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Myopia and Xenophobia
: The Politics of Self-preservation

October 1, 2006       Commentary Archives

There isn't a hot-button issue that holds political appeal, like one that sets out to conquer by division. This coming election will see issues of gay marriage, affirmative action, minimum wage, and yes, illegal immigration. Myopia and xenophobia will find common ground, in the politics of self-preservation in the coming elections.

 Since the illegal immigration debate began. the states have shown little patients in waiting for the federal government to legislate control of this problem. I'm absolutely bemused by all the activity coming from the states. It can all turn into a wash. Since immigration is a federal domain.

Most of the political pundits agree, this elections can change the makeup of the U.S senate and a significant shift in the house of representatives. The American peoples contempt for the war in Iraq has a sweet smell for the democrats, but do not underestimate the hot-button issue of  illegal immigration.

The rush to implement somekind, any kind of legislation is an indication that illegal immigration is going to be a force in this years election. Interestingly enough, poll numbers are running high for some sort of amnesty  for illegal immigrants that are already in the country.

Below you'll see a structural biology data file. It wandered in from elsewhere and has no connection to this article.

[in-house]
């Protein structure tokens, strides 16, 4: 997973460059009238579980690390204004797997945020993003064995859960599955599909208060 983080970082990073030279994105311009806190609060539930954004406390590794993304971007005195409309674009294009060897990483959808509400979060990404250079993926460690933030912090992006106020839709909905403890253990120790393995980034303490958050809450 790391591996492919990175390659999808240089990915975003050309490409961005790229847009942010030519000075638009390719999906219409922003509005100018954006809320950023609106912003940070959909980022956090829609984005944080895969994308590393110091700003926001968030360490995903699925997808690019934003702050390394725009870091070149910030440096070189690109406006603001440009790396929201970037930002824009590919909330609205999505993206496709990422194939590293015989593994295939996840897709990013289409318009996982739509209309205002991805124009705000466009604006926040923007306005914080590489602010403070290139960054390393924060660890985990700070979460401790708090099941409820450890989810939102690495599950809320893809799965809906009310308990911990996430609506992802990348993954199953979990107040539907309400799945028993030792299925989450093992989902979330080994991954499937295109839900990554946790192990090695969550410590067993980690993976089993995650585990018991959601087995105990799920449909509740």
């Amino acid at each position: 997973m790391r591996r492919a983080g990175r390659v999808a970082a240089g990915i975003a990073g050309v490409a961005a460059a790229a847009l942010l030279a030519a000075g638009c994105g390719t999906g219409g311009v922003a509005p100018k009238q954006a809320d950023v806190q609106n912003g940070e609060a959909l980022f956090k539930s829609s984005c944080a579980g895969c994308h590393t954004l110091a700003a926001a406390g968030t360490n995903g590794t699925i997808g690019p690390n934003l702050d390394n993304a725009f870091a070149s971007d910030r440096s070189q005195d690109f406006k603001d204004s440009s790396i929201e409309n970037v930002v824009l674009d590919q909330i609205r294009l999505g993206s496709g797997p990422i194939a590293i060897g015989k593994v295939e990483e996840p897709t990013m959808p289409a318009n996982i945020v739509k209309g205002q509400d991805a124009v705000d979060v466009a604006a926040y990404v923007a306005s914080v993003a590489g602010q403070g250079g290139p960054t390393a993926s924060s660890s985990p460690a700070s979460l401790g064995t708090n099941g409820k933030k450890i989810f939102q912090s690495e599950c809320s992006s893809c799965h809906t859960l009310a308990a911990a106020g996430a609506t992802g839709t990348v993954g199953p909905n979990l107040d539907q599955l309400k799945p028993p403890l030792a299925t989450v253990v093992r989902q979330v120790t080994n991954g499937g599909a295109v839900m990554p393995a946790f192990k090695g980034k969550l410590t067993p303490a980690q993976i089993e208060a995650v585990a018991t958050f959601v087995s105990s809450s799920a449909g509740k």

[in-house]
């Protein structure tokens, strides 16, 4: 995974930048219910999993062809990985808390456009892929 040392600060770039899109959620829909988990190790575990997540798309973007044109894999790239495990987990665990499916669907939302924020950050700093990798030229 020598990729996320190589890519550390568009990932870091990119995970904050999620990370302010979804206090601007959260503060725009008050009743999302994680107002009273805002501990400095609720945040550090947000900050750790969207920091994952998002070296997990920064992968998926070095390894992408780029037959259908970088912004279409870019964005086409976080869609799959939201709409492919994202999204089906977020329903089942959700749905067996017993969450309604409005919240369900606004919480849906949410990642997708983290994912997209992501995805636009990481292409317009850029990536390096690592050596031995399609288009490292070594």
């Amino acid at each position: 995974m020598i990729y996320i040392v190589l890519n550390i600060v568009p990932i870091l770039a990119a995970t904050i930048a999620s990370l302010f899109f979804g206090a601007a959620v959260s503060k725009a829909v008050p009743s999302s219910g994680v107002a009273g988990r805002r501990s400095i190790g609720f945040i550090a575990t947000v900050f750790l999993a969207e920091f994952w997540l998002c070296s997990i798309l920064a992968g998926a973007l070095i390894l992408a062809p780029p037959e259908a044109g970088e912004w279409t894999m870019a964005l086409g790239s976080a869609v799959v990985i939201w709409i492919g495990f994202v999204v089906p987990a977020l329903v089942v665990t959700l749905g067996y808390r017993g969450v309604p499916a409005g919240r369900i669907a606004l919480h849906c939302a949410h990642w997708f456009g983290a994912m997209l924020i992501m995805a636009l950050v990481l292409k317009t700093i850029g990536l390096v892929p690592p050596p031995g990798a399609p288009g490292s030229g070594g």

Getting tough

 Still some of the  legislative language coming out of these states, indicates that illegal immigration will be political fodder for the coming elections.

Let's take Rhode Island as an example. Children, though they be legally in this country, but not U.S citizen will not receive health care benefits from the state.

The Pennsylvania city of Hazelton has in recent months received national attention for a law that was passed back on July 13th. the first of the toughest of illegal immigration laws any where in the country. Other states such as Colorado and Georgia has followed with similar laws. At  the writing of this piece there could be more.

The Hazelton bill seeks to strip employers of license for hiring illegal immigrants and charge landlords $1000.00 per day for renting to them. add to this, a prevision in this legislation to make English the official language (curious). clearly these efforts are an attempt to keep illegal immigrants out of the community.

At the end of the day immigration is a federal domain. for all their legislative efforts the states could find themselves trumpeted by what ever laws the congress passes.

So why all the bother. states are acting out of frustration with the congress' inability to come together with solutions on this issue. these undocumented aliens weighs heavily on states resources.

But outside of driving these illegal immigrants from a particular community. what is the expectation for them? Other than going to a less restrictive community.



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